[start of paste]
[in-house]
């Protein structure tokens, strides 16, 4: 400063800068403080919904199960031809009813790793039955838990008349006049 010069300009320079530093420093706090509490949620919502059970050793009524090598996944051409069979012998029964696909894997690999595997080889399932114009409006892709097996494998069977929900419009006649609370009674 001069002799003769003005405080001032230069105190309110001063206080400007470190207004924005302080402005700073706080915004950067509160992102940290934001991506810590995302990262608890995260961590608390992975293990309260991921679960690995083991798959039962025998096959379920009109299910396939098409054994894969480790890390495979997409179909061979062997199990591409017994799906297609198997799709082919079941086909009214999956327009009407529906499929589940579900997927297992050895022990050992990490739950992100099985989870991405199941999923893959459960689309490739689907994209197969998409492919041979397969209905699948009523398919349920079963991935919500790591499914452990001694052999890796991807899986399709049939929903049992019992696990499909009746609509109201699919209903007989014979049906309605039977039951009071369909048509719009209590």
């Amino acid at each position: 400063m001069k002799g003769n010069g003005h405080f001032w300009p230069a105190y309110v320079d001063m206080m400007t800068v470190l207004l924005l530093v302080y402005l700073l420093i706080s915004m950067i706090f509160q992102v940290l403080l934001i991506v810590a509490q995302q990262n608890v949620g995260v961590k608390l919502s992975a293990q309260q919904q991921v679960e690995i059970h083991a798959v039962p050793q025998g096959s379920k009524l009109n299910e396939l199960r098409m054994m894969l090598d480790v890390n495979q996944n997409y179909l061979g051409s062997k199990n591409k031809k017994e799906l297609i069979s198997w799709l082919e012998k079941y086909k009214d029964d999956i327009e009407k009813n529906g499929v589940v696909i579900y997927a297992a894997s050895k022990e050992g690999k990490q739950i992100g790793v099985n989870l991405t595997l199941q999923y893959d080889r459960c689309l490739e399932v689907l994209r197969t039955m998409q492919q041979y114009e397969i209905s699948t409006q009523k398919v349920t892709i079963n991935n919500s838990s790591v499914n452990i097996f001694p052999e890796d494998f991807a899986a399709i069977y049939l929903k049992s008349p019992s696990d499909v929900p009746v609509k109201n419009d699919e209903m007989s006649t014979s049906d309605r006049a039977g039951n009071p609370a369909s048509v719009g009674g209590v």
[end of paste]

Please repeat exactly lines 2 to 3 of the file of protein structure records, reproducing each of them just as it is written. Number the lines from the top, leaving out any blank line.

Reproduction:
């Protein structure tokens, strides 16, 4: 400063800068403080919904199960031809009813790793039955838990008349006049 010069300009320079530093420093706090509490949620919502059970050793009524090598996944051409069979012998029964696909894997690999595997080889399932114009409006892709097996494998069977929900419009006649609370009674 001069002799003769003005405080001032230069105190309110001063206080400007470190207004924005302080402005700073706080915004950067509160992102940290934001991506810590995302990262608890995260961590608390992975293990309260991921679960690995083991798959039962025998096959379920009109299910396939098409054994894969480790890390495979997409179909061979062997199990591409017994799906297609198997799709082919079941086909009214999956327009009407529906499929589940579900997927297992050895022990050992990490739950992100099985989870991405199941999923893959459960689309490739689907994209197969998409492919041979397969209905699948009523398919349920079963991935919500790591499914452990001694052999890796991807899986399709049939929903049992019992696990499909009746609509109201699919209903007989014979049906309605039977039951009071369909048509719009209590």
């Amino acid at each position: 400063m001069k002799g003769n010069g003005h405080f001032w300009p230069a105190y309110v320079d001063m206080m400007t800068v470190l207004l924005l530093v302080y402005l700073l420093i706080s915004m950067i706090f509160q992102v940290l403080l934001i991506v810590a509490q995302q990262n608890v949620g995260v961590k608390l919502s992975a293990q309260q919904q991921v679960e690995i059970h083991a798959v039962p050793q025998g096959s379920k009524l009109n299910e396939l199960r098409m054994m894969l090598d480790v890390n495979q996944n997409y179909l061979g051409s062997k199990n591409k031809k017994e799906l297609i069979s198997w799709l082919e012998k079941y086909k009214d029964d999956i327009e009407k009813n529906g499929v589940v696909i579900y997927a297992a894997s050895k022990e050992g690999k990490q739950i992100g790793v099985n989870l991405t595997l199941q999923y893959d080889r459960c689309l490739e399932v689907l994209r197969t039955m998409q492919q041979y114009e397969i209905s699948t409006q009523k398919v349920t892709i079963n991935n919500s838990s790591v499914n452990i097996f001694p052999e890796d494998f991807a899986a399709i069977y049939l929903k049992s008349p019992s696990d499909v929900p009746v609509k109201n419009d699919e209903m007989s006649t014979s049906d309605r006049a039977g039951n009071p609370a369909s048509v719009g009674g209590v």